City hall is putting some pressure on the feds to protect environmentally sensitive lands on the Detroit River.

Windsor city council formally requested the government of Canada to conserve the Ojibway Shores property as an environmentally-protected area.

The 33-acre tract of land connects many of Windsor's ecologically diverse Carolinian forests and species with the Detroit River.

Ojibway Shores is owned by the federal government but the Windsor Port Authority manages the property and has the ability to dispose of the land as it sees fit -- which means it could also be developed.

"The port does a fantastic job of protecting it, restoring it, doing what they can,” said Tom Henderson, the chair of the public advisory council for the Detroit River Canadian Cleanup. “However if you go to their website, they still have it open for development and I'm not aware of any commitment they've made to save the property forever.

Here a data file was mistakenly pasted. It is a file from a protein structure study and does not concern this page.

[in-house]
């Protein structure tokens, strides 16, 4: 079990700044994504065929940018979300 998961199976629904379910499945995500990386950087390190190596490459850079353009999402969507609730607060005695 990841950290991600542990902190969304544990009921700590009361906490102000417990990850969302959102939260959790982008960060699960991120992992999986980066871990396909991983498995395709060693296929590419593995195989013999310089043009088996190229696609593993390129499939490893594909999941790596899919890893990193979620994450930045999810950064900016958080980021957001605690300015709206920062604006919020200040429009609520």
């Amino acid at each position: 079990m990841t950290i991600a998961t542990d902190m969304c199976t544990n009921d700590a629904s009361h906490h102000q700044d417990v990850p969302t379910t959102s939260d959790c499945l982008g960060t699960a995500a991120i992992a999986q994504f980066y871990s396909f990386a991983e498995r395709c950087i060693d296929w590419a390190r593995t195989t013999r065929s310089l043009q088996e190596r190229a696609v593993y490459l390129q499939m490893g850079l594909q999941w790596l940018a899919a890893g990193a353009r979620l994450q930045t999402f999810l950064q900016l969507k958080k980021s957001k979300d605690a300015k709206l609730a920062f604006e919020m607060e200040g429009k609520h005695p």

“That's why it's so important that we get it.”

Members of the public and local politicians have made a number of attempts to stop the potential of developments on the shorline.

The city budgeted $1.5 million dollars to purchase the land a few years back -- an amount that seems to fall short of what the authority wants for the property. The WPA valued the shores land at more than $10-million in a recent submission to have it included in the community benefits portion of the Gordie Howe International Bridge construction.

Council unanimously passed the resolution Monday night and will continue discussions with the port authority.

"We'll meet again in a few weeks’ time and I hope we move the needle forward with the ultimate goal of trying to preserve Ojibway Shores in a natural state in perpetuity," mayor Drew Dilkens said after the meeting.